The winner—and by the way, none of you were right

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Jodi/Blooming Writer is the randomly-chosen winner of the Nichols compilation; I think she’ll enjoy it. The “contest” part of this was really unwinnable. You’ll be surprised by the correct answers.

…it reminds me of a clump of laurels on which someone has hung the weekly washing referred to DATURA.

as embarrassing as a middle-aged lady standing on the steps of a provincial town hall, disguised as Cleopatra for the annual fancy dress ball at the Rotary Club referred to PAMPAS GRASS (in the middle of a lawn).

…gaunt, gawky, and deliberately deformed by man, with its tortured, amputated limb sticking out in all directions, demanding pity rather than praise referred to HYBRID TEA ROSES (badly pruned).

Congratulations, Jodi, and thanks to all for playing.

We’ll have more giveaways to cheer everyone up during these hard economic times.

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Elizabeth Licata

Elizabeth Licata has been a regular writer for  Garden Rant since 2007, after contributing a guest rant about the overuse of American flags in front gardens. She lives and gardens in Buffalo, N.Y., which, far from the frozen wasteland many assume it to be, is a lush paradise of gardens, historic architecture, galleries, museums, theaters, and fun. As editor of Buffalo Spree magazine,  Licata helps keep Western New Yorkers apprised about what is happening in their region. She is also a freelance writer and art curator, who’s been published in Fine Gardening, Horticulture, ArtNews, Art in America, the Village Voice, and many other publications. She does regularly radio segments for the local NPR affiliate, WBFO.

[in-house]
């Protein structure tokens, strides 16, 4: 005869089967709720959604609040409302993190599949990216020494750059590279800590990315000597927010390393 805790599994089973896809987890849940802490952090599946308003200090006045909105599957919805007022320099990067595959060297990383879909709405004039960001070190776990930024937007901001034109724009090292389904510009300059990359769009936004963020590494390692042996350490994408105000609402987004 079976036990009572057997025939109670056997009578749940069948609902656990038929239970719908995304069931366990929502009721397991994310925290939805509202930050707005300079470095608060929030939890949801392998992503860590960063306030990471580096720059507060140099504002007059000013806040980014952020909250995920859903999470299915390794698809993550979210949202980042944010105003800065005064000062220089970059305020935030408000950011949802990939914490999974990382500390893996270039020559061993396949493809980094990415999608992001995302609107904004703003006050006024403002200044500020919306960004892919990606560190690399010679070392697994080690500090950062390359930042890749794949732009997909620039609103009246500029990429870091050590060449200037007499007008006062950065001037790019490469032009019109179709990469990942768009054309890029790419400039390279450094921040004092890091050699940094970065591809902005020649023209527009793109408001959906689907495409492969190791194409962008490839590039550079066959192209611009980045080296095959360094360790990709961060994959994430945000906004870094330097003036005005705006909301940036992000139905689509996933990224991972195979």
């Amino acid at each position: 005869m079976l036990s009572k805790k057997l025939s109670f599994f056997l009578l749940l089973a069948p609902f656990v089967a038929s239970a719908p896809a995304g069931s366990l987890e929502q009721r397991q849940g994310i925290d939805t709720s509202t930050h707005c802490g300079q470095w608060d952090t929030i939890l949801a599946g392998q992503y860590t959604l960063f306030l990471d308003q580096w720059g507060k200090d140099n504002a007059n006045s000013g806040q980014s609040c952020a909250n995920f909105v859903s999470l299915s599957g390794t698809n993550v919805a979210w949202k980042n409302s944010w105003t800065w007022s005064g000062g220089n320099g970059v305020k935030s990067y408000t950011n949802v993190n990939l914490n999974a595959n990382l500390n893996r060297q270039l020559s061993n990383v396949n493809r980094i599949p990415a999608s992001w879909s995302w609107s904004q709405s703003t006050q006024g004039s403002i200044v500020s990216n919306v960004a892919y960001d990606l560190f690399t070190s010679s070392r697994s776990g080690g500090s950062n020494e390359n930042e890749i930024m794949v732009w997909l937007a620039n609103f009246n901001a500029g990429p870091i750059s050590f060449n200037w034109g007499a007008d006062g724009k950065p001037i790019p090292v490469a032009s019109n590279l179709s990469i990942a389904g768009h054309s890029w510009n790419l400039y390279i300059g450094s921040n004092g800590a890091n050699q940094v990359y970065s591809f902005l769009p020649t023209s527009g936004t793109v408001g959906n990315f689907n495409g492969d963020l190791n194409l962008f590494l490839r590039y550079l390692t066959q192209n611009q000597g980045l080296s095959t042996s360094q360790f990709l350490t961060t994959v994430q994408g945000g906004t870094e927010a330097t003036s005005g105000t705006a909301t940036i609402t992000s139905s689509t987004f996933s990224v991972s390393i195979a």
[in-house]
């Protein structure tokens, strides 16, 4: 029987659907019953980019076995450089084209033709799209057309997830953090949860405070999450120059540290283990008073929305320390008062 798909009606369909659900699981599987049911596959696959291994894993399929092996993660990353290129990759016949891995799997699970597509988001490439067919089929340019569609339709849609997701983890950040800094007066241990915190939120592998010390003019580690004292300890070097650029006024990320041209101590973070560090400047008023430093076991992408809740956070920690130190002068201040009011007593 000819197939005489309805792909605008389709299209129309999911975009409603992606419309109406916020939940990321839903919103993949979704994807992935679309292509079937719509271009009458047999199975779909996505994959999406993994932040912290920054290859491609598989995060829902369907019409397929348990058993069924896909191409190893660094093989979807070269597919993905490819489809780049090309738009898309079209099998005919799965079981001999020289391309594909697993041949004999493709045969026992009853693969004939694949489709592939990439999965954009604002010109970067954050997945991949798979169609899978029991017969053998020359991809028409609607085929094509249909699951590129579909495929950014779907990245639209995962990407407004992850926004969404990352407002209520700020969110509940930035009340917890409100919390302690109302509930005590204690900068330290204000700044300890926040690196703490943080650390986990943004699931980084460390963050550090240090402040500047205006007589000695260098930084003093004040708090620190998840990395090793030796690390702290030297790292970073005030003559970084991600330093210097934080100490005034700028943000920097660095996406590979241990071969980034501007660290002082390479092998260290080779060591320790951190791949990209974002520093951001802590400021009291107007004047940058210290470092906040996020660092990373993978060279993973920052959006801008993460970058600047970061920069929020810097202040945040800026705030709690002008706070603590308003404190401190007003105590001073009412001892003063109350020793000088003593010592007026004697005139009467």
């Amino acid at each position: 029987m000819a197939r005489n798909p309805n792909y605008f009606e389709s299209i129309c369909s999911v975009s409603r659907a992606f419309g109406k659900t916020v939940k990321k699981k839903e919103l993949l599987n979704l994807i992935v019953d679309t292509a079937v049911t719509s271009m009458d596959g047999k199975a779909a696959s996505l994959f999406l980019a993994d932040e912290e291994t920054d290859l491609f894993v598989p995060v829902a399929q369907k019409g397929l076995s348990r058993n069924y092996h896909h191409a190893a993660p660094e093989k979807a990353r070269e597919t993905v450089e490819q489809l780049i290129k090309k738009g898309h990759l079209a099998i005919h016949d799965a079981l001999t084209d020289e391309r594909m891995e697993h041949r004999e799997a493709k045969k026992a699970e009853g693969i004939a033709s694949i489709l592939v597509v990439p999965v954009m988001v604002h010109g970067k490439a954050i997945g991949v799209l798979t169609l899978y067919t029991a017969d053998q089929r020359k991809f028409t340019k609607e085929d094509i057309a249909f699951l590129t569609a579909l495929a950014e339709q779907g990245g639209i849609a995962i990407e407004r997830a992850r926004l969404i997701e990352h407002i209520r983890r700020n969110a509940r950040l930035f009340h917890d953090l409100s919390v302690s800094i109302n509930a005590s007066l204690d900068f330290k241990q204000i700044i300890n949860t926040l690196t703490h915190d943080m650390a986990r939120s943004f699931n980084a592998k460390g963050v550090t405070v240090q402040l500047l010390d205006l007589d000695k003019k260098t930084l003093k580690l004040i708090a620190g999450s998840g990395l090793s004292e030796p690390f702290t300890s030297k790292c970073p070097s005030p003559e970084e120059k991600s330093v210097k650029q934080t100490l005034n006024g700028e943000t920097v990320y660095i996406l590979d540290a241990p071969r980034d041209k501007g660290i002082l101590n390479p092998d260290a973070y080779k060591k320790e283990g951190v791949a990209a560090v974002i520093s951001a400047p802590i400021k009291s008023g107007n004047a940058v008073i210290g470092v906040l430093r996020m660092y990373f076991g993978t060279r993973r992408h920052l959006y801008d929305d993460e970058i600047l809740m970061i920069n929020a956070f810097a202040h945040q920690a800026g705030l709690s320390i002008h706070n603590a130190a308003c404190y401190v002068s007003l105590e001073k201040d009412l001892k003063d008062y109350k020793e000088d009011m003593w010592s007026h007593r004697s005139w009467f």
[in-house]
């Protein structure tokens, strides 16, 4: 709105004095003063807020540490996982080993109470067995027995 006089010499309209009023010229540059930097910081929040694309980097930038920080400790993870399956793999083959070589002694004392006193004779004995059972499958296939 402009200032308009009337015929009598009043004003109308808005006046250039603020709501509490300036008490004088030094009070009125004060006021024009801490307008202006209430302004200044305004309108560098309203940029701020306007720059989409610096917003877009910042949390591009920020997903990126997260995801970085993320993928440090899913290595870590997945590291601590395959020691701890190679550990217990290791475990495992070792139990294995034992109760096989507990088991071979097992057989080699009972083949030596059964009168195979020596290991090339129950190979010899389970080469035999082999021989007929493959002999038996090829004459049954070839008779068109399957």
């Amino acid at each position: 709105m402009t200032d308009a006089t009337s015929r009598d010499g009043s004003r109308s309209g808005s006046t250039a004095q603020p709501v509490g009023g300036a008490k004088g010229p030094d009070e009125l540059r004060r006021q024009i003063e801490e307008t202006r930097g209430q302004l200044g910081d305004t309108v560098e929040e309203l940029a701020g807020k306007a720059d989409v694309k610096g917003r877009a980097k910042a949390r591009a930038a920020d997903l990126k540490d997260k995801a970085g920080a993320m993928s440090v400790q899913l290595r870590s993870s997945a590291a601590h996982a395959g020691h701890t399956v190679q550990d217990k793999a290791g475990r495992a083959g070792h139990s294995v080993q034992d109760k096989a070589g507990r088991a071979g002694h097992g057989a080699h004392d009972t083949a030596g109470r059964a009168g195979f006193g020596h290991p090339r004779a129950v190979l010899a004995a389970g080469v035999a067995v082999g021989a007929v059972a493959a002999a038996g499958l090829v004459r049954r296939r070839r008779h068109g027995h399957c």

Licata is involved with Garden Walk Buffalo, the largest free garden tour in the US and possibly the world,and has written the text for a book about Garden Walk. She has also written and edited several art-related books. Contact Elizabeth: ealicata at yahoo.com

6 COMMENTS

  1. Yes, congratulations Jodi. It is a good thing you said we didn’t have to be right. I think you would have to have been there in person to get those descriptions applied to those plants.

  2. Gosh, I never win ANYTHING! Does this mean that I should go out and buy a lottery ticket? Thanks, Elizabeth and cohorts. I really look forward to reading this book; as I said, I love Nichols’ clever British wit.

  3. This reminds me. I’ve enjoyed the unique wit of Beverly Nichols and Henry Mitchell because they were opinionated and funny. Can anyone recommend other classic literary garden writers from the past who were as intriguing as these curmudgeons? Has anyone compiled a list of the masters, both classic and modern? Is Amy writing such a book?
    On another topic, if your cable provider includes the Ovation Channel, look for the Pearl Fryar documentary this Sunday evening, February 1, at 8:00pm.

  4. Oops. It was a mistake to imply that Nichols was a crabby writer. His garden books are spirited, gossipy, and addictive.

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